When dealing with the motion of an object in 2 dimensions, also called projectile motion, we take advantage of one fascinating feature of vectors- components! Recall that a vector has direction and magnitude; this means that the vector has a length (magnitude) and is at an angle with “something else” (direction). We normally use the ground as that “something else” to measure angle. We can separate a vector into two new vectors (called components) by using some ingenious geometry:

vector into two new vectors (called components) by using some ingenious geometry:

Once we have our components, we can significantly simplify our situation. The vectors we care about in this case are position, velocity, and acceleration.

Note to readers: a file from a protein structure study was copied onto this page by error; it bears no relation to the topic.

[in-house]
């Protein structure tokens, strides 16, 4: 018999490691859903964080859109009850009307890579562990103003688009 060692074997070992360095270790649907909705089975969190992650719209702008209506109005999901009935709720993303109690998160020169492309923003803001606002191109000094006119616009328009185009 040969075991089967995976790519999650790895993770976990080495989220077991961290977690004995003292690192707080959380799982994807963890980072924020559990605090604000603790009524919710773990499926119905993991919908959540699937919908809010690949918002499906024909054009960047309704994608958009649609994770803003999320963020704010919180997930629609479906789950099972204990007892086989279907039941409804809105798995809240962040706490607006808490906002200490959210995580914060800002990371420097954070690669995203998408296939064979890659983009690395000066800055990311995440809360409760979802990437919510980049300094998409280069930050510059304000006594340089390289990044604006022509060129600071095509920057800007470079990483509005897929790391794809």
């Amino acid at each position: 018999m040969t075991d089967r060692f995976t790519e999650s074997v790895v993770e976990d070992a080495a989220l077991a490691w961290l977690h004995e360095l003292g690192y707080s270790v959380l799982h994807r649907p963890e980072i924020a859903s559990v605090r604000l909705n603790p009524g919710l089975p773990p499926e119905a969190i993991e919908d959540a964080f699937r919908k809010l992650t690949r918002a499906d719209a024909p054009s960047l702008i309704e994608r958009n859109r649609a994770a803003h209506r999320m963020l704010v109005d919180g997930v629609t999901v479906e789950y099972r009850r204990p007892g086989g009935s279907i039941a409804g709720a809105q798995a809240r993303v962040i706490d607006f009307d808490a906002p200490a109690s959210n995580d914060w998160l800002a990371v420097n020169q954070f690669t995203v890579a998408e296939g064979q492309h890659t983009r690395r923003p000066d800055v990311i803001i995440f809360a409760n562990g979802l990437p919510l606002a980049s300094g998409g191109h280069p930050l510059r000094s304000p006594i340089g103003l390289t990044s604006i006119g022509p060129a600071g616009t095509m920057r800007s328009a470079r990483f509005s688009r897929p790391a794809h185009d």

Distinct Dimensions:

By separating the vectors into components, we can consider motion along those vectors separately. The motion along x alone won’t depend on the motion along y alone, and vice versa. Once we have our components, we can use the usual 1-D kinematic equations for the two components separately:

In the x-direction:

and in the y-direction:

It is very important to keep the x and y components separate while you are calculating the motion. If your final answer must be in terms of a net vector, you can use the same trigonometry above to solve for the magnitudes and directions of your final vectors.

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